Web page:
This autobiography is written from a distance that helps the author create a more story feel to his childhood experiences as a disabled person.
Here are some of my favorite quotes.
“If our house was a dog it would be a rough little mongrel of a thing- not big, not fancy, not pretty. Luckily it was a happy mutt most of the time.” (p. 16)
“The kid with the squishy nose and strange legs isn’t all that surprising when you’re three years old and you hear stories about talking bears sitting at a table eating porridge.” (p. 87)
“There were no disabled role models for a young boy trying to work out what sort of man he could become.” (p. 89)
“Some of the best talks I have ever had started with someone asking, ‘This might seem rude, but can I ask about your face/nose/scars/bumps?’ Wherever those conversations ended up, they started as honest exchanges.” (p.113)
“Michelle declined my offer of boyfriendship.
‘It’s just, you’re a boy,’ she said.” (p. 122)
Time for one of my rare film reviews! The good news is that this docu-comedy got me thinking and inspired a review. The bad news is that I was inspired to write about the gap between my hopes for the movie and my subsequent disappointment in it.
I was looking forward to seeing this movie after reading a review about it and watching the trailer. I felt betrayed after sitting through it and coming to the ‘happy end’ wherein the Hetrosexual Norm was championed as an underdog cause.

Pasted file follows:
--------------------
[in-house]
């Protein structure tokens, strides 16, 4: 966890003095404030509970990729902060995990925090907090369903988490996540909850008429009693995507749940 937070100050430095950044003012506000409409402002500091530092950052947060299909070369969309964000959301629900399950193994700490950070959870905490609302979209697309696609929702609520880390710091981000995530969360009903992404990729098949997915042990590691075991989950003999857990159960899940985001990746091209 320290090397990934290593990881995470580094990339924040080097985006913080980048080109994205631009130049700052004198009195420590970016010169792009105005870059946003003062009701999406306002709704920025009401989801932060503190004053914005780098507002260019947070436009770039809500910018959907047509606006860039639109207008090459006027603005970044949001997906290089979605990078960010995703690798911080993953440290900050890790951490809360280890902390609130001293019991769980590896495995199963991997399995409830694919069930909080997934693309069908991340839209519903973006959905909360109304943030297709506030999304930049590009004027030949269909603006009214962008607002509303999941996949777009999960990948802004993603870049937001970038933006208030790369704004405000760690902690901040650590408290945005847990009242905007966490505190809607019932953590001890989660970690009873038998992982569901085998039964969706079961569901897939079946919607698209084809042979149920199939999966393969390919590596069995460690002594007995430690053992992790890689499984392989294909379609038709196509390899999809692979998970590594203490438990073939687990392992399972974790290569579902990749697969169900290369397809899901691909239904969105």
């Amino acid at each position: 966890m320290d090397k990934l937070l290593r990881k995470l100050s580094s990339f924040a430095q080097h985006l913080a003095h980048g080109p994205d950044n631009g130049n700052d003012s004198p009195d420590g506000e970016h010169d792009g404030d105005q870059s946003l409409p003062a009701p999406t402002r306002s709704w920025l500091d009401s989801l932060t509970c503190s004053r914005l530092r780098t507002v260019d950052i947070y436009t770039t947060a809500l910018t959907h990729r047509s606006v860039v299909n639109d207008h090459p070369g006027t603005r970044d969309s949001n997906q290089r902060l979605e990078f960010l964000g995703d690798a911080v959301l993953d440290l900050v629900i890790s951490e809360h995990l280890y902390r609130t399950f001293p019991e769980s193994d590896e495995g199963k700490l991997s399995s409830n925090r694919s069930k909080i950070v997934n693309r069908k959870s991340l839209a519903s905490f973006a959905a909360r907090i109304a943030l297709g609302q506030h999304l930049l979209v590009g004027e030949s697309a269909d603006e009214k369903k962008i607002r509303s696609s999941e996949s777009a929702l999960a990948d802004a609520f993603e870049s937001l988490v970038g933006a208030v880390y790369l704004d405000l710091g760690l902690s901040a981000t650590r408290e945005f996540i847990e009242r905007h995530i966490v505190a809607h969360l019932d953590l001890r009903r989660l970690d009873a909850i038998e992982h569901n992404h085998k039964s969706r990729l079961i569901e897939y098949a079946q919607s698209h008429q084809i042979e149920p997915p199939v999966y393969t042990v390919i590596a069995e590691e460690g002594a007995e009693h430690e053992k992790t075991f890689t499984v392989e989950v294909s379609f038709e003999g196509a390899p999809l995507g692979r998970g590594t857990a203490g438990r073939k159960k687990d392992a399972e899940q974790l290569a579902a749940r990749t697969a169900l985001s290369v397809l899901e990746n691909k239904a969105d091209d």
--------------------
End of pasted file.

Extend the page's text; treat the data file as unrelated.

There were reactionary jokes like the name used for women who were attracted to men, “crooked”, and dismissive statements like it was just PMS. With women in the government positions, a unified world government was created, thereby making military forces obviate. I was glad that the film didn’t make the matricentric world a utopian, but I do take umbrage with the film’s portrayal of women dismissing the NASA program (mostly because rockets are phallic). I can think of many women who are interested in space and space travel.
I also would have been interested if they had explored more about gender and the lack thereof when the species became completely female. They touched on it a bit, but I also wonder if people (women) would continue to “pair off” as they “naturally” did in the film.
The scope of the movie may have been too much, but I liked some of the ideas. This would be a breakout film for very conservative, heterosexual people.
I am enjoying this story, because although there are some familiar tropes; dynamic between three friends (2 male and 1 female), malicious outsider who turns out to be helpful (although not friendly even by book 3), our main character being the incarnation of the past evil mage as well as the only survivor of that group (there must have been others hiding in different parts of the world otherwise there wouldn’t be anyone else in the school…). It is breaking out of some expectations. The characters are likeable and relatable.
I’m not sure how many books these authors are aiming to create, but I’m not committed to finishing the series. I would hand these to junior readers who are interested in Harry Potter but are intimidated by the girth of the books.
The female protagonist of this story is bold, fearless and hard to love. She is easy to respect and has great integrity as well as fierce loyalty. Lada creates her own standard for what it is to be a woman. She first allies herself with her father and other men, however she grows to find other women with strength, power and a will of their own even as they outwardly fit the customs of female fashion.
My favorite thing about this book is that Lada, even in love, commands respect and makes her own choices. I will look forward to the next instalment of this series.